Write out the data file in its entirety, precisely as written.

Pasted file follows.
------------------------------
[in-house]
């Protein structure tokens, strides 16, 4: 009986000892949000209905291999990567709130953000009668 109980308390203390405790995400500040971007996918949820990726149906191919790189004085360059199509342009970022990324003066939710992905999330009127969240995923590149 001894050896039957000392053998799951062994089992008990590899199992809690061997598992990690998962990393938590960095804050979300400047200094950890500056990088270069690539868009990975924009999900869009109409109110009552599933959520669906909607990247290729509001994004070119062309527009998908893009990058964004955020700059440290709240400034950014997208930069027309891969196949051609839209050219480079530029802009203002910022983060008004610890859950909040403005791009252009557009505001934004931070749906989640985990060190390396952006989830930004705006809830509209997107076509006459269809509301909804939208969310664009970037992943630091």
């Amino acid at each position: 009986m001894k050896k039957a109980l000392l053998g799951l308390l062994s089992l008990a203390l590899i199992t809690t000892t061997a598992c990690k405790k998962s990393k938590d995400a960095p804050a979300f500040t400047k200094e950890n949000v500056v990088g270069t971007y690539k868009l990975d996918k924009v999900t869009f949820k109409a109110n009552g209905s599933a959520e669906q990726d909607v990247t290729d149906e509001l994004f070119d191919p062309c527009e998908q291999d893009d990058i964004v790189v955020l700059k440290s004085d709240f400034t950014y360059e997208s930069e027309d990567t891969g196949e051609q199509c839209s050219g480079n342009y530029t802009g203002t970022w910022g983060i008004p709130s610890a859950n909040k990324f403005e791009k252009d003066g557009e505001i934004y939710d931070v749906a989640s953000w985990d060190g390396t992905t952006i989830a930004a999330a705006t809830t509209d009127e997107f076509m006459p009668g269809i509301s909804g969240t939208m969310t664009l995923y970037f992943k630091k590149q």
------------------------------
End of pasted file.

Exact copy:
[in-house]
């Protein structure tokens, strides 16, 4: 009986000892949000209905291999990567709130953000009668 109980308390203390405790995400500040971007996918949820990726149906191919790189004085360059199509342009970022990324003066939710992905999330009127969240995923590149 001894050896039957000392053998799951062994089992008990590899199992809690061997598992990690998962990393938590960095804050979300400047200094950890500056990088270069690539868009990975924009999900869009109409109110009552599933959520669906909607990247290729509001994004070119062309527009998908893009990058964004955020700059440290709240400034950014997208930069027309891969196949051609839209050219480079530029802009203002910022983060008004610890859950909040403005791009252009557009505001934004931070749906989640985990060190390396952006989830930004705006809830509209997107076509006459269809509301909804939208969310664009970037992943630091």
């Amino acid at each position: 009986m001894k050896k039957a109980l000392l053998g799951l308390l062994s089992l008990a203390l590899i199992t809690t000892t061997a598992c990690k405790k998962s990393k938590d995400a960095p804050a979300f500040t400047k200094e950890n949000v500056v990088g270069t971007y690539k868009l990975d996918k924009v999900t869009f949820k109409a109110n009552g209905s599933a959520e669906q990726d909607v990247t290729d149906e509001l994004f070119d191919p062309c527009e998908q291999d893009d990058i964004v790189v955020l700059k440290s004085d709240f400034t950014y360059e997208s930069e027309d990567t891969g196949e051609q199509c839209s050219g480079n342009y530029t802009g203002t970022w910022g983060i008004p709130s610890a859950n909040k990324f403005e791009k252009d003066g557009e505001i934004y939710d931070v749906a989640s953000w985990d060190g390396t992905t952006i989830a930004a999330a705006t809830t509209d009127e997107f076509m006459p009668g269809i509301s909804g969240t939208m969310t664009l995923y970037f992943k630091k590149q």